I have had a huge crush on the combination of coral and navy ever since I saw what Kelsey has been up to over at lovely and enough. Isn’t it just the best, freshest, unexpected color combination? Of course, Kelsey is so super talented that everything she makes is stunning. So, when the lovely Michael Miller people asked me if I wanted to work with some of their newest fabric lines, I gravitated to these great coral and navy dots. Like I mentioned, navy is not my normal go-to but I’m really digging it these days.
The pattern is the Licorice Dress from the Colette Sewing Handbook (affiliate link) by Sarai Mitnick. I’ve had this book for a long time but hadn’t used it until now and it’s partly because many of the patterns are for dressier clothing than I usually wear. By ‘dressier’ I mean clothing that doesn’t allow me to just rub really hard and make the booger smear go away. Standards are not high over here.
The Licorice Dress is a great pattern and the book is really helpful because it is chock full of great techniques alongside each project. It’s intended to teach as you sew. Sarai is really one of the sewing experts out there. It’s clear she isn’t winging it…she knows what she’s talking about. The results of her expertise are obvious in the results.
My only comment about this dress & Collette patterns in general is that they are a better fit for the bigger-busted out there. I know! I know! This is an unfair complaint considering most of the patterns out there fit best on the b-cups among us (unite!). But, I will be doing a small bust adjustment next time I make this dress and a little part of me feels sad about the ‘small bust’ part of that adjustment.
The dress also has an invisible zipper (ignore those unclipped threads!). Every time I put in an invisible zipper two things happen. First, I have to re-learn how to put it in and get a headache from the effort. Second, I’m blown away by the beauty and simplicity of the invisible zipper. This seems contradictory but it happens every time. Can’t quite explain it.
The front of the dress has this lovely pleated collar. Would also be a super cute peter pan collar but I like it as a swoop, it’s an easy but beautiful detail. As is true of many Colette Patterns, there’s lots of potential for adapting this dress. It’s a versatile pattern. I can’t wait to wear mine!
The fabric, like I said, is Michael Miller from their TaDots line. It was described as ‘hi-density cotton’, which made me nervous that it would be too thick but it turns out that it means it’s got a bit of a smooth hand and slight drape. Not as much as something like Liberty but closer to the feel of Liberty fabric than regular quilting cotton. It drapes a little bit more than quilting cotton and that makes it more clothing-appropriate and softer.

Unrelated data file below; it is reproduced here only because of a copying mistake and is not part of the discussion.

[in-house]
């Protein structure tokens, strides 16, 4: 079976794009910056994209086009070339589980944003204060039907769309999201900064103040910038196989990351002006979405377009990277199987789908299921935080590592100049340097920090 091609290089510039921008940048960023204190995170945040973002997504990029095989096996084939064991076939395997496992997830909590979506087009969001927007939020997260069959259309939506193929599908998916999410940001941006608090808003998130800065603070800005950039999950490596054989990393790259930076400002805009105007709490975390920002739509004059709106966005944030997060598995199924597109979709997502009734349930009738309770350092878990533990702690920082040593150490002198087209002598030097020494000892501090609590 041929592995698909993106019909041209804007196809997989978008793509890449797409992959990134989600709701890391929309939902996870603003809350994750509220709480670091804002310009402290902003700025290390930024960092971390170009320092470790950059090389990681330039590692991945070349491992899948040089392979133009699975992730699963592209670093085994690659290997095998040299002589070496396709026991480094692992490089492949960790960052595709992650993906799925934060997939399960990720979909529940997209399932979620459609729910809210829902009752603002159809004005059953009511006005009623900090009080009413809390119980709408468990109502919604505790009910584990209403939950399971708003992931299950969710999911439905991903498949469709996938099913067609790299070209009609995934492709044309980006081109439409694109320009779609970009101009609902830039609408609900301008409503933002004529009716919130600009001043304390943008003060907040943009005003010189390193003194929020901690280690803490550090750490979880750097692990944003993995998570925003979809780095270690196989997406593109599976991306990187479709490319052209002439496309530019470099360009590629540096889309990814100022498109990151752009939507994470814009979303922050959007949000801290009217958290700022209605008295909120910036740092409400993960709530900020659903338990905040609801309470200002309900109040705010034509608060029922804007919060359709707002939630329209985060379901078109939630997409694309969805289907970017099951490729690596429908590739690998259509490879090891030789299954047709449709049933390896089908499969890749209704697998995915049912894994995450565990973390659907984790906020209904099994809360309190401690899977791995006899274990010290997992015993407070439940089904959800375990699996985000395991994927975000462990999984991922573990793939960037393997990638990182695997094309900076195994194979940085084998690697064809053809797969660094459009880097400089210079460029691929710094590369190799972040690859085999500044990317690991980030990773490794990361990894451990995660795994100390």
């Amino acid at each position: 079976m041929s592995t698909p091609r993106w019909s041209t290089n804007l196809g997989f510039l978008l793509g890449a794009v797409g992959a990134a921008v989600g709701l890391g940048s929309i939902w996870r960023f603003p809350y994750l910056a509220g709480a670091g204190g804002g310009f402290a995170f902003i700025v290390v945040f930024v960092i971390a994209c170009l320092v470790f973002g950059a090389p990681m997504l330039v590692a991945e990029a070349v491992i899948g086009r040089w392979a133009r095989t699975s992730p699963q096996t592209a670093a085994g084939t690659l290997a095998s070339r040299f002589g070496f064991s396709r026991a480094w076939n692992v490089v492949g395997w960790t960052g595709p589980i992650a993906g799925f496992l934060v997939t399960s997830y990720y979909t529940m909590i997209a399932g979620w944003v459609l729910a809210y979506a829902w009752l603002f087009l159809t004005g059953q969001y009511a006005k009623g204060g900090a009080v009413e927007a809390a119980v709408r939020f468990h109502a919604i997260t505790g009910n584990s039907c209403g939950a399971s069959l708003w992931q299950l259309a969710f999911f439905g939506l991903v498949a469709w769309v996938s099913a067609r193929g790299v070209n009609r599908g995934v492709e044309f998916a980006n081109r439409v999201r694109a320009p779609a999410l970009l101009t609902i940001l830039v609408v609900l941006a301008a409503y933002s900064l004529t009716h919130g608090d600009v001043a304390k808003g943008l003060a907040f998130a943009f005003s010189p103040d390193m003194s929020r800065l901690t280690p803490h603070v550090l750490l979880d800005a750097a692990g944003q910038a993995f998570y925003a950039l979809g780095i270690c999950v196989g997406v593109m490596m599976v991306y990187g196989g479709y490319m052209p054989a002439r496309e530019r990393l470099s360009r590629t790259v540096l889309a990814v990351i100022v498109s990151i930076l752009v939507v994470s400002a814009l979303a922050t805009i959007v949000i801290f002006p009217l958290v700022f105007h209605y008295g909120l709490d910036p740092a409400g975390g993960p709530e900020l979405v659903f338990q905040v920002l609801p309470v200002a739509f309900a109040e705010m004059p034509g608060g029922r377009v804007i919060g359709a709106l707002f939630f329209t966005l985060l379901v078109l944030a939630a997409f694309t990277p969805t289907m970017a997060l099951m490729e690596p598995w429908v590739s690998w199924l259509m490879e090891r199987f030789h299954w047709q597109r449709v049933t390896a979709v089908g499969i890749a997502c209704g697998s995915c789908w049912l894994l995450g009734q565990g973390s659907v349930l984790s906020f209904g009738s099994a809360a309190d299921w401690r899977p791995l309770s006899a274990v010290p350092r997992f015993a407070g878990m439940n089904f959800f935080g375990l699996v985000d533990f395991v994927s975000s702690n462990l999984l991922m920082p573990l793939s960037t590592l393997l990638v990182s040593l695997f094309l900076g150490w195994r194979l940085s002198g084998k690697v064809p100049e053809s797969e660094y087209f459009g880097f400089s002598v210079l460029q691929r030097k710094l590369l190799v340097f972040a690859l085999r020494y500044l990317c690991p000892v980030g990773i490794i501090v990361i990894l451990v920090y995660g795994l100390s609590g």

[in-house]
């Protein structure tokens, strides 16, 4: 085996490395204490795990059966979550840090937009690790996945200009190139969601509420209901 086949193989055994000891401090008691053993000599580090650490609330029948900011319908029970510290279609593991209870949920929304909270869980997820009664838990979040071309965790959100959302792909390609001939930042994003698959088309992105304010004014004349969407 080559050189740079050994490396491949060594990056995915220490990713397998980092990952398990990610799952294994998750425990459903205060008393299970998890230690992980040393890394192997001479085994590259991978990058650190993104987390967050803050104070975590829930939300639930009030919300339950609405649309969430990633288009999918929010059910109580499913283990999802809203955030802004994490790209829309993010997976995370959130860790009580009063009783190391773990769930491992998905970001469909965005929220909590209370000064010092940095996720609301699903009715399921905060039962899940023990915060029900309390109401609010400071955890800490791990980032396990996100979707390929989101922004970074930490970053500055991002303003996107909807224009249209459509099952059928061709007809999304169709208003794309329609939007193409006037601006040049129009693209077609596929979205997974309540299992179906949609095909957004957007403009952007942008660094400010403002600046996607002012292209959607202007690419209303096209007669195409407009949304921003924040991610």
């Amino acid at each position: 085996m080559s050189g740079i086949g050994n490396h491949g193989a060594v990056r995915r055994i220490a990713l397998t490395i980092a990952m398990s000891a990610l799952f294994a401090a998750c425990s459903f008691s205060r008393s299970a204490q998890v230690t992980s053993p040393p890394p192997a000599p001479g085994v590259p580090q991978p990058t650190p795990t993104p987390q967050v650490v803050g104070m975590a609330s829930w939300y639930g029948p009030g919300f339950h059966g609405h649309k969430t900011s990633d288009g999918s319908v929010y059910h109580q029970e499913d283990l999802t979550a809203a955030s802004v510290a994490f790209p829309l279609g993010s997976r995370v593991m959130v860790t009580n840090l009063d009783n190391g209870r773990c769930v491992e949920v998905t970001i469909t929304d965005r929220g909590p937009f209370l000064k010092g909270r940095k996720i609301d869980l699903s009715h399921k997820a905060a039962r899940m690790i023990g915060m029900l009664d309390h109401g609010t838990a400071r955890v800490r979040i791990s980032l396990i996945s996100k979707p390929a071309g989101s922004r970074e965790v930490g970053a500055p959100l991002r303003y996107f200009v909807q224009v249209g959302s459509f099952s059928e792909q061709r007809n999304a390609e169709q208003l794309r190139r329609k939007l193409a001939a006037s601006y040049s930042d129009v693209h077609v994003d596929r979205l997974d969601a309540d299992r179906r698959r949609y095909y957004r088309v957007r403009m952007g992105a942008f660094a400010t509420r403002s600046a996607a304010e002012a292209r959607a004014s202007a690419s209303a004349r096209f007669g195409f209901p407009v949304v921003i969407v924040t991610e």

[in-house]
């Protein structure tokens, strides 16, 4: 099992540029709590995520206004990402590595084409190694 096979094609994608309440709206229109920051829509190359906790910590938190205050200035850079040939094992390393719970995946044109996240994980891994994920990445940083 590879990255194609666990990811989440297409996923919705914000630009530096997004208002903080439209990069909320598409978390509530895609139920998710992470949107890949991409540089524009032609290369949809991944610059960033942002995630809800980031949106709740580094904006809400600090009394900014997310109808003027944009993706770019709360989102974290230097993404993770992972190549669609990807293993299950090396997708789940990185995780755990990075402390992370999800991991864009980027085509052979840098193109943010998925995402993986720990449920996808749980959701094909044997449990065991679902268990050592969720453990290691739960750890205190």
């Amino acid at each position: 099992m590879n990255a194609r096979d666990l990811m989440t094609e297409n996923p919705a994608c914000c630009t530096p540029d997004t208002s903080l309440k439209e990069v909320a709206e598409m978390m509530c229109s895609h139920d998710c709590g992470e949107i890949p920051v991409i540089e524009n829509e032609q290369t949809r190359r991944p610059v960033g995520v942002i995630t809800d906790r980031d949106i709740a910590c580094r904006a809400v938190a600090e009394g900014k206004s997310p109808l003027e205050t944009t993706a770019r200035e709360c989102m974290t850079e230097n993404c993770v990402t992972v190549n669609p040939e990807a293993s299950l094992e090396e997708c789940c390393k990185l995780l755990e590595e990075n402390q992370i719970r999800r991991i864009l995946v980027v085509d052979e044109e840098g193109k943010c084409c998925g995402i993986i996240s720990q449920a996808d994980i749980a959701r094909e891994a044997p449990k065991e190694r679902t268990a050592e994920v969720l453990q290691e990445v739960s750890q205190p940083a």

This is pretty obvious but just in case it isn’t, I was given this fabric to use in anyway I wanted without any compensation. My opinion about it is totally my own, of course.
You know what the ultimate clothing formula is for me? Maybe it’s the same one you have. If you have a casual job or a kid-centered world of any description my guess is we are on the same page. It’s comfort-mixed-with-cute-mixed-with-at-least-a-little-fashion(ish). Don’t get me wrong, I can wear an awful lot of yoga pants (which they used to call sweatpants in the 90s, just sayin’). These days, though, I’m working on wearing clothes that have the comfort level of yoga pants but look a little bit more like something that wouldn’t double as pajamas.
Introducing The Tennis Dress! This dress is all of those things in one great dress.
I’m so happy to have this dress in my world. It’s made of thick jersey knit fabric and is based off the amazing skirt as top (free) scoop neck t-shirt pattern. Kristin is amazing and makes the most incredible stuff, I’m completely in love with her every move. As soon as I made her scoop neck tee it was easy to turn it into a little dress because the pattern is genius.
First of all, there are no sleeves, the pattern has the sleeve built right in but unlike other patterns out there that do this, these sleeves look great and elegant and don’t poke out or anything. To turn this into a dress, I took away some of the a-line angle (just a bit) and simple extended it down 12-14 inches. I also added little pockets at the bottom. The pockets are made out of knit fabric actually but have a faux pocket flap out of chambray. They are just the right size for the tiny toys and acorns the boys always seem to need me to carry for them. They would also fit a library card or driver’s license but not much more.